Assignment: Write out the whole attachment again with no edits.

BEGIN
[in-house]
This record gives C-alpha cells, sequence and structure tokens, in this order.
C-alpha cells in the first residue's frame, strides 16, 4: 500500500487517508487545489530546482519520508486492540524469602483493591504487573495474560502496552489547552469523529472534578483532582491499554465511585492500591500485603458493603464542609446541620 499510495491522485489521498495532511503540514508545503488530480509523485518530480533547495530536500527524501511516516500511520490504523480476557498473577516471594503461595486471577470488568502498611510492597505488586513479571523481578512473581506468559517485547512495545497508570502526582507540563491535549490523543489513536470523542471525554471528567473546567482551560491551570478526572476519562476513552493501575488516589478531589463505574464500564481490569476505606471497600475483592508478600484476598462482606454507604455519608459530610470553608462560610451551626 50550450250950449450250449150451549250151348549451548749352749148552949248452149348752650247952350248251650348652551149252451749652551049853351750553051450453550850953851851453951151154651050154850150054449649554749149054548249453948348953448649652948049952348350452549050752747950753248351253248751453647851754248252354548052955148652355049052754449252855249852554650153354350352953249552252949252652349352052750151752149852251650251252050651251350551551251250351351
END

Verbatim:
[in-house]
This record gives C-alpha cells, sequence and structure tokens, in this order.
C-alpha cells in the first residue's frame, strides 16, 4: 500500500487517508487545489530546482519520508486492540524469602483493591504487573495474560502496552489547552469523529472534578483532582491499554465511585492500591500485603458493603464542609446541620 499510495491522485489521498495532511503540514508545503488530480509523485518530480533547495530536500527524501511516516500511520490504523480476557498473577516471594503461595486471577470488568502498611510492597505488586513479571523481578512473581506468559517485547512495545497508570502526582507540563491535549490523543489513536470523542471525554471528567473546567482551560491551570478526572476519562476513552493501575488516589478531589463505574464500564481490569476505606471497600475483592508478600484476598462482606454507604455519608459530610470553608462560610451551626 50550450250950449450250449150451549250151348549451548749352749148552949248452149348752650247952350248251650348652551149252451749652551049853351750553051450453550850953851851453951151154651050154850150054449649554749149054548249453948348953448649652948049952348350452549050752747950753248351253248751453647851754248252354548052955148652355049052754449252855249852554650153354350352953249552252949252652349352052750151752149852251650251252050651251350551551251250351351